Some practices that spiritual leaders can emphasize


It is frequently heartbreaking to follow the daily news. We often find ourselves wanting to turn off the TV, put down the paper, and switch off the computer, so we do not have to follow it anymore. We know so much is wrong with our world, and most of it results from bad leadership. We see countries run by vicious, oppressive dictators, violence against women and children, genocide perpetrated and defended, torture accepted as policy, overwhelming oppression of the poor, national disasters mismanaged, wars of aggression that are unjust and immoral, failures of businesses with criminals at all levels, hypocrisy, inactivity, and blasphemy of religious leaders, judicial systems that still favor the wealthy and the connected, and national leaders that do nothing for their people. So many problems have lasted for decades, they are well-known, but deliberately left unaddressed.

We live in a culture of greed, clinging to power, and arrogance. We are immersed in malfunctioning and sick leadership, and the sickness is contagious. So much leadership breathes artificiality and falsehood. How many good people, even family and friends, have you seen sucked into the systemic corruption of contemporary leadership? Good people who live as well as they can still work in organizations that cheat a little, waste a little, corrupt a little, and even oppress a little. Successes in leadership are so few; we must sadly conclude that failed leadership is the normal order of the day. Things could be so different, if only we had good leadership. However, one cannot build new leadership on the foundations of recent years.

As leaders we must mourn our world of failed leadership. When we think about mourning we refer to something that pains us to think about it; it is a loss that tears at our hearts; it is a pain that stays with us; you just wish things were different and what happened never occurred. So it is to mourn leadership’s failures. Our mourning is not just intellectual, but emotional and spiritual; it is a loss beyond words, and we must first savor the pain before we can move on.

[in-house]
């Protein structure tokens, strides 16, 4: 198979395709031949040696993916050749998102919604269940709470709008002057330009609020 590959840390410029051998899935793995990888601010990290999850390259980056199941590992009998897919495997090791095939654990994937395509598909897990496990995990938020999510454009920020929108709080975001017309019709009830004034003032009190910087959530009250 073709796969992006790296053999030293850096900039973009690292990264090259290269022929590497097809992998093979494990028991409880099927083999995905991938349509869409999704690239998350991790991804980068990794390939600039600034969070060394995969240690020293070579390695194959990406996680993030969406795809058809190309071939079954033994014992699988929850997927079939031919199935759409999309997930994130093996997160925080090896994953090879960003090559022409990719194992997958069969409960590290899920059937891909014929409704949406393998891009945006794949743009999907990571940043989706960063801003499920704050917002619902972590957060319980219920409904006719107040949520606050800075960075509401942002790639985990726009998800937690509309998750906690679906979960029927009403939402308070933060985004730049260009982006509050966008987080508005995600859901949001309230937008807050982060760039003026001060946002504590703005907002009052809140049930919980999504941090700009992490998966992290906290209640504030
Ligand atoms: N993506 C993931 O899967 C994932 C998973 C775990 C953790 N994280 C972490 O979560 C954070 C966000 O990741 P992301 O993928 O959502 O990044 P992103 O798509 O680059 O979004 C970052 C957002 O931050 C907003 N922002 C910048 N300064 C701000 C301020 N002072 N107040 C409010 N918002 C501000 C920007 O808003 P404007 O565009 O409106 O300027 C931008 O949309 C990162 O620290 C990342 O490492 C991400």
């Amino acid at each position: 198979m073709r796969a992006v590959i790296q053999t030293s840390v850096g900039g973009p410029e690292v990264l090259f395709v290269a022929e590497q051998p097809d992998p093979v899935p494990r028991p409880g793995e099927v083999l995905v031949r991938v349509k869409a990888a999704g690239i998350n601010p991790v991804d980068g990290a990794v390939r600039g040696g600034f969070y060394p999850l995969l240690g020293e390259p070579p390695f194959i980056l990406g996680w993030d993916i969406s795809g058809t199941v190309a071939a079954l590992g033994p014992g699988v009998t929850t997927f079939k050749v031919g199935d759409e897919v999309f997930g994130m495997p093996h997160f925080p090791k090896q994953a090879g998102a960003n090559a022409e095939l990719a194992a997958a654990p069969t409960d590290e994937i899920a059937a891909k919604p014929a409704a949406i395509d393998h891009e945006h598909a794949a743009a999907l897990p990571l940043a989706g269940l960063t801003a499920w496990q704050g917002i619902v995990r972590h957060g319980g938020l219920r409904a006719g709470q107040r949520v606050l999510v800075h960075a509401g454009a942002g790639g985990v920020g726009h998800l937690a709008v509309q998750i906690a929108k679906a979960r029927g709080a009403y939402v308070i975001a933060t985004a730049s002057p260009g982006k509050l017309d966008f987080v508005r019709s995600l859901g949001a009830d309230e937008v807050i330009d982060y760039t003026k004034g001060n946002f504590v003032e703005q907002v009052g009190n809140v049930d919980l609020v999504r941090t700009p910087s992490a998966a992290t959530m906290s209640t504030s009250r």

“Blessed are they who mourn, for they will be comforted” (Matt 5:4). As leaders we can be comforted, but the injustices and failures will remain until leadership itself changes. The basic steps in mourning leadership’s failures are: 1. Acknowledge the failures. 2. Think about and even savor the harm bad leadership has done. 3. Disassociate yourself from it. 4. Examine your own life for traces of failures and get rid of them. 5. Express the sorrow of your heart for the harm and injustice done to others. 6. Move on with changed attitudes or move away from the corrupt structure in which you have found yourself.

There are so few good models of leadership today. As leaders each of us must daily live with the memories of harmful leadership. We should try to understand the motivation of failed leadership and the false values failed leaders promote. Understanding better, we must never take the first steps towards accepting the kinds of values and approaches to life which lead to such failed leadership.

5 suggestions:

1. As leaders, never support greedy, selfish, unethical leaders.

2. Beware of the company you keep, and stay away from people whose  values you despise and whose leadership you do not wish to imitate.

3. Never accept promotion in your leadership if you must prostitute your  values to get it.

4. Every day spend some time thinking about those who suffer because of   failed leadership.

5. Remind yourself often of your own failures as leaders and lament and  mourn them.


About Leonard Doohan

Dr. Leonard Doohan is Professor Emeritus at Gonzaga University where he was a professor of religious studies for 27 years and Dean of the Graduate School for 13 years. He has written 17 books and 160 articles and has given over 350 workshops throughout the US, Canada, Europe, Australia, New Zealand, and the Far East. Leonard's recent books include Spiritual Leadership: the Quest for Integrity, in 2007, Enjoying Retirement: Living Life to the Fullest, in 2010, and Courageous Hope: The Call of Leadership, in 2011. Leonard's wife is Helen who was also a Professor Emerita at Gonzaga, specializing in the writings of Paul.

Posted on December 5, 2012, in Leadership and spirituality, Leadership and values, Spiritual leadership. Bookmark the permalink. Leave a comment.

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